That UFOs are often reported to affect electrical circuitry in automobiles, atomic or military weaponry circuits, and power plants indicates that UFOs may have an integral electrical component or essence. [See my previous posting about electrical alien beings.]

Do UFOs affect witness brains, the electrical aspect of the brain?

A matter for research or investigation?


Saturday, July 19, 2014

Jonathan E. Caldwell was the creator of flying saucers (UFOs)?

These two New York TIMES clippings from August 20/21, 1949, reproduced in Flying Saucers Over Los Angeles: The UFO Craze of the 50’s by Dewayne B. Johnson and Kenn Thomas [Adventures Unlimited Press, Kempton, Illinois, 1998, Page 272] …
…tells of two flying saucers [Flying Disk “prototypes”] found in a barn near Glen  Burnie, Maryland, which is about eleven miles south of Baltimore.

It was determined that the constructs had been invented by a man named Jonathan E. Caldwell, who disappeared in the winter of 1940/1941.

The Air Force initially issued a Roswell-like statement: “…'some flying disks had been located  in Maryland,' and that Army special agents made an investigation.”

The Air Force then decided “that the two experimental aircraft … 'have absolutely no connection with the reported phenomena [sic] of flying saucers.'”

The TIMES continues “Less than  twenty-four hours earlier, however, and Air Force spokesman had said there was a 'a good chance' that the two weird devices … might be prototypes or forerunners of the flying saucers or discs.”

Roswell dé-jà vu surely.

But, more intriguing, who was Jonathan E. Caldwell and what happened to him?


Friday, July 18, 2014

UFOs and Electric Beings?

Bryan Sentes, a Facebook friend who teaches at Dawson College in Montreal, provided this link to his FB followers:

It allows speculation that, perhaps, somewhere in the Universe, a race of beings has evolved, beings who live off pure energy and may be energy beings themselves.


The Stupidity of UFO Mavens

My god....what's wrong with UFO-interested people?

Are they totally ignorant or insane?

My ideas about speculation have raised havoc with a few readers here, David Rudiak among them.

The consternation comes from persons who, apparently, think that UFO accounts and reports bespeak a reality, that flying saucers and UFOs contain extraterrestrial visitors from outer space.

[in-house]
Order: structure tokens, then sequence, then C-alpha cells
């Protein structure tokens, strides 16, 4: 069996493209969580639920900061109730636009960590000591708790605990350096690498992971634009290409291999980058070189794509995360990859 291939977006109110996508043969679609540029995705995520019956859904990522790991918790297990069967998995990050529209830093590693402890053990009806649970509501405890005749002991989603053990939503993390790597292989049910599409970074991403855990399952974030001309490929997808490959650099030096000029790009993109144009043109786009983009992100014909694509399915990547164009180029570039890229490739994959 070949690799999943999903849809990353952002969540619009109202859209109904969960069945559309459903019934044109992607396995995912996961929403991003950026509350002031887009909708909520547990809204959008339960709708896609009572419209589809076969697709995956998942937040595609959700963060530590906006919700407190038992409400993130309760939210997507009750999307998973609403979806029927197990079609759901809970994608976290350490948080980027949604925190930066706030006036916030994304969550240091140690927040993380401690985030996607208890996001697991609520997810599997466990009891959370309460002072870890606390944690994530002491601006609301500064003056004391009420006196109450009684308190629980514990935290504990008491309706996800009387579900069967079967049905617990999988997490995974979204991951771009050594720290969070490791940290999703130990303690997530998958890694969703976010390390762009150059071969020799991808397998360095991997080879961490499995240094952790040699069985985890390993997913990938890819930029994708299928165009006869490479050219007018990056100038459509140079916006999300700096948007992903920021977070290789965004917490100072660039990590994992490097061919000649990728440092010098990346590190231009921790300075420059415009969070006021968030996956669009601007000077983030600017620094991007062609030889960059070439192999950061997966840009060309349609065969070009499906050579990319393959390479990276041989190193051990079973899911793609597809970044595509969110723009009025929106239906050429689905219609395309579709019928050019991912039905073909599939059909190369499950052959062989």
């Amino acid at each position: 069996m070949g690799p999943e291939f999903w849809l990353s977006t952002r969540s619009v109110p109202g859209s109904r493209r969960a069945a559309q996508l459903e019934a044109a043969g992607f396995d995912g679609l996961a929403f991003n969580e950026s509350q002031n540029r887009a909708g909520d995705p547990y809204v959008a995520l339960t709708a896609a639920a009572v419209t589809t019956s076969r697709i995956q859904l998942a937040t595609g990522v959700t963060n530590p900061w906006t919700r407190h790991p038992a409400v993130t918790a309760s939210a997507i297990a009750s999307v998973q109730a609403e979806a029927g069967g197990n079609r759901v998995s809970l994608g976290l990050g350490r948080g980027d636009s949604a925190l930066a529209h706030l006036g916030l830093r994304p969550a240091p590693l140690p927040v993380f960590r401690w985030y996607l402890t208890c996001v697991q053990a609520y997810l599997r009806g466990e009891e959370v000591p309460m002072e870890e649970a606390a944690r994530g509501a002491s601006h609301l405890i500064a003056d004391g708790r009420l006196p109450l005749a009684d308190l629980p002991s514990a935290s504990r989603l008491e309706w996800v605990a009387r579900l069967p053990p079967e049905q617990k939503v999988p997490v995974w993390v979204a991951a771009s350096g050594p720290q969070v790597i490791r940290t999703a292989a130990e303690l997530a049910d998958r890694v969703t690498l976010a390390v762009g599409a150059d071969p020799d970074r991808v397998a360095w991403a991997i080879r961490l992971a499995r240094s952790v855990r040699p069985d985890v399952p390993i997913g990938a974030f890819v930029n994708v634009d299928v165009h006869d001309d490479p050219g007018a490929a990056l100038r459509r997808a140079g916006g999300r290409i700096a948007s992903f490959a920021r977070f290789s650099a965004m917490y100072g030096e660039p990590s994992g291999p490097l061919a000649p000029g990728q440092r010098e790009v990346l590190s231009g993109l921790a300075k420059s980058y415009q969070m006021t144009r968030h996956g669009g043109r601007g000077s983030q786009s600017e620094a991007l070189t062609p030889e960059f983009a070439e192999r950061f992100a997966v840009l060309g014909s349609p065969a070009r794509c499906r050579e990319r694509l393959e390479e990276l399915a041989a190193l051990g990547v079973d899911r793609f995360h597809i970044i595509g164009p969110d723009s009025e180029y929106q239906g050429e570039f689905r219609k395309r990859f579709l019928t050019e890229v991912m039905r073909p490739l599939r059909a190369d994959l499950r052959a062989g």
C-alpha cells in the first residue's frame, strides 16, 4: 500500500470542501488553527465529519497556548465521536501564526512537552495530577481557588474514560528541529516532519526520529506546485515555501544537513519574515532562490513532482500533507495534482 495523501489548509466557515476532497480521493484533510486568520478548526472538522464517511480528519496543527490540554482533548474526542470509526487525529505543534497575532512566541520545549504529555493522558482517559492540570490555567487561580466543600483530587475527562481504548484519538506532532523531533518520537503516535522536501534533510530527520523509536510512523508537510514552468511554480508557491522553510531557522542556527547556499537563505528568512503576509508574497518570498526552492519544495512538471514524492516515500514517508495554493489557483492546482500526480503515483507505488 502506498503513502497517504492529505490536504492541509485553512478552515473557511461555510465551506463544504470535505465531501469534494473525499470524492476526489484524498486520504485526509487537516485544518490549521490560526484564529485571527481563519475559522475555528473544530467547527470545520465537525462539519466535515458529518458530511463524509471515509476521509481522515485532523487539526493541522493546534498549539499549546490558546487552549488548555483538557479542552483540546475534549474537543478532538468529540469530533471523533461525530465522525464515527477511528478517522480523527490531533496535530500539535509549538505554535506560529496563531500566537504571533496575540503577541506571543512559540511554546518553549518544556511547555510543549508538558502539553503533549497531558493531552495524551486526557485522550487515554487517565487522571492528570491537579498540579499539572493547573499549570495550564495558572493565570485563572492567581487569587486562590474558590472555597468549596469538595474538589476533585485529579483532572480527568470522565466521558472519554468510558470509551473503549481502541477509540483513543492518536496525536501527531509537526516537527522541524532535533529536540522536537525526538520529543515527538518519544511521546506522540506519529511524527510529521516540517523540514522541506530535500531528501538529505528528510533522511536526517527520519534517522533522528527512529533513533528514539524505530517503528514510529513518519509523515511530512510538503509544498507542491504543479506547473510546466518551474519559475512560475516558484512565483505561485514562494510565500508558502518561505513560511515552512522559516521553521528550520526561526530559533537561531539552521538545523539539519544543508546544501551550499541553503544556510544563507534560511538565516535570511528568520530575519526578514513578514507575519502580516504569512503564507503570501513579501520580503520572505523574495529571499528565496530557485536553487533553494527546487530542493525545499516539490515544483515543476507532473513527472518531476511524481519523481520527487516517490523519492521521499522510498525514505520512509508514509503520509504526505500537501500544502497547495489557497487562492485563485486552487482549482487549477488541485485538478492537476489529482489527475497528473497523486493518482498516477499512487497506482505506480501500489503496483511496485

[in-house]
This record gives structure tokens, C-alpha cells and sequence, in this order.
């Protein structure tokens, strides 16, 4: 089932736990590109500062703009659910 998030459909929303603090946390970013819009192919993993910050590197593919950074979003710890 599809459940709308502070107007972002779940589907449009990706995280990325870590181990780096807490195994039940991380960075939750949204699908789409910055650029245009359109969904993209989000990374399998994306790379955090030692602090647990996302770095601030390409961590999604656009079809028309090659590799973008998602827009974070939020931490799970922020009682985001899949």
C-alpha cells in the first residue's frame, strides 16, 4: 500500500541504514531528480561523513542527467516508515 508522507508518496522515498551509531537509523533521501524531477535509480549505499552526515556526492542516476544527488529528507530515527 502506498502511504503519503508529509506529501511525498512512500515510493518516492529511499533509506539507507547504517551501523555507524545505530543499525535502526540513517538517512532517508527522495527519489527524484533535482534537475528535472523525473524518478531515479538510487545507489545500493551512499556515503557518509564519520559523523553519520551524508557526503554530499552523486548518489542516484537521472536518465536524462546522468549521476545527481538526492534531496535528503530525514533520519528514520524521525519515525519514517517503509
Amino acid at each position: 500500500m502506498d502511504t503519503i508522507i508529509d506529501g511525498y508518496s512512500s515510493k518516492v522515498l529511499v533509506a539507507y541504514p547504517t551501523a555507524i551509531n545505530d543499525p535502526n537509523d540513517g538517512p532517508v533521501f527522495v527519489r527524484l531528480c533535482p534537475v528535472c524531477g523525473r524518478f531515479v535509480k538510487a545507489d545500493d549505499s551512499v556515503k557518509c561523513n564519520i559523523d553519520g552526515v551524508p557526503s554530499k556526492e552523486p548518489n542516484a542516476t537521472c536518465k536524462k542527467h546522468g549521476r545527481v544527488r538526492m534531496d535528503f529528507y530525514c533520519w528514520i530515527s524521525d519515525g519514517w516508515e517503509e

They think the Aztec and Roswell tales contain actual, real accounts of dead alien bodies and an ET presence.

That I suggest those tales are speculation really irks these people. They have come to believe those two tales (and others) are true or real.

It's a matter of fanatic faith for them, like the existence of God.

No wonder that skeptics get berserk with these folks.

No UFO report or event has ever proved anything, except that something odd was seen in the air or on the ground.

Again, Roswell generated the Aztec story. Aztec is a fiction. Roswell was an odd event, far from settled as a flying disk crash.

One can only speculate about both: why Aztec was created and what really happened near Roswell.

To think there are facts or data proving either was a real ET event is insane, intellectually.

The thought processes expressed here, in comments, show delusional thinking at its worst.

I'm embarrased to have allowed such comments, and I'm chagrinned to think I've quartered here a raft of ravings that normal people can see are stupidity in the extreme.


Thursday, July 17, 2014

Ufology’s Academic Mistake(s)

David Rudiak is irked by my approach to the Aztec and Roswell stories.

Let me explain so that even he understands what I’m doing…

Aztec is, for me, a fiction. I tackle it as a fiction.

Roswell has become mythic. One should deal with the 1947 event as a myth, using the academic methodologies for mythology.

George Adamski’s tales are a contrivance (created for reasons not quite clear, but concocted surely). One should treat Adamski and his contacts as part of a self-generated creation.

Many of the UFO accounts provided here and at his blog-site by Jose Antonio Caravaca are delusions, and should be treated with psychological methodologies.

Mr. Rudiak sees Roswell as a substantive 1947 event and treats it forensically, which is admirable, in an odd way.

French UFO skeptic Gilles Fernandez, Lance Moody, and CDA (perhaps) see Roswell as a myth, developed by Stanton Friedman’s 1978 intrusion and developing as a mythos until today (2104).

To deal or treat Roswell as something other than a mythos grates the skeptics.

Treating Aztec as a real event, with real chronologies, data, and facts, when it is a fiction, created by Silas Newton and exacerbated, unknowingly as a real event, by Frank Scully, would be foolish.

To try and obtain factual material for a fictive event or story would be stupid on the face of it.

One can gather supportive materials that underlie a fiction, but to take that supportive material into a realm of reportage and fact would be a nonsensical activity.

Mr. Rudiak doesn’t get what premises my speculation, even though I gave him and readers here a heads up with the two New Yorker excerpts in the posting preceding this one.

I like Mr. Rudiak. I think he has accumulated much about Roswell and UFOs generally that is valuable.

But he isn’t academic in his approach. He misses the nuances of speculation. He’s a tyro when it comes to how writers work, what they are trying to do, what truths they are trying to determine using something other than concrete facts or data.

When I say Aztec derives from Roswell, that seems, to me, to follow from the time-line, the persons involved, and the details that intersect between Aztec and Roswell: downed flying saucers, with bodies and a military cover-up.

Mr. Rudiak wants more. He wants me to concretize a fiction.

I’d like to accommodate him, but his obsession is not mine and I’m not going to chase that dog’s tail, just to assuage his obsession with the ETH.


A Doorway to Shaver's "Inner Earth"?

Wednesday, July 16, 2014

Ufological Speculation

The current issue of The New Yorker magazine [7/21/14], in Briefly Noted [Page 81] has this about writers who’ve written books, one about Freud and one about The Beat Generation.

In the paragraph about Becoming Freud by Adam Phillips (Yale), is this: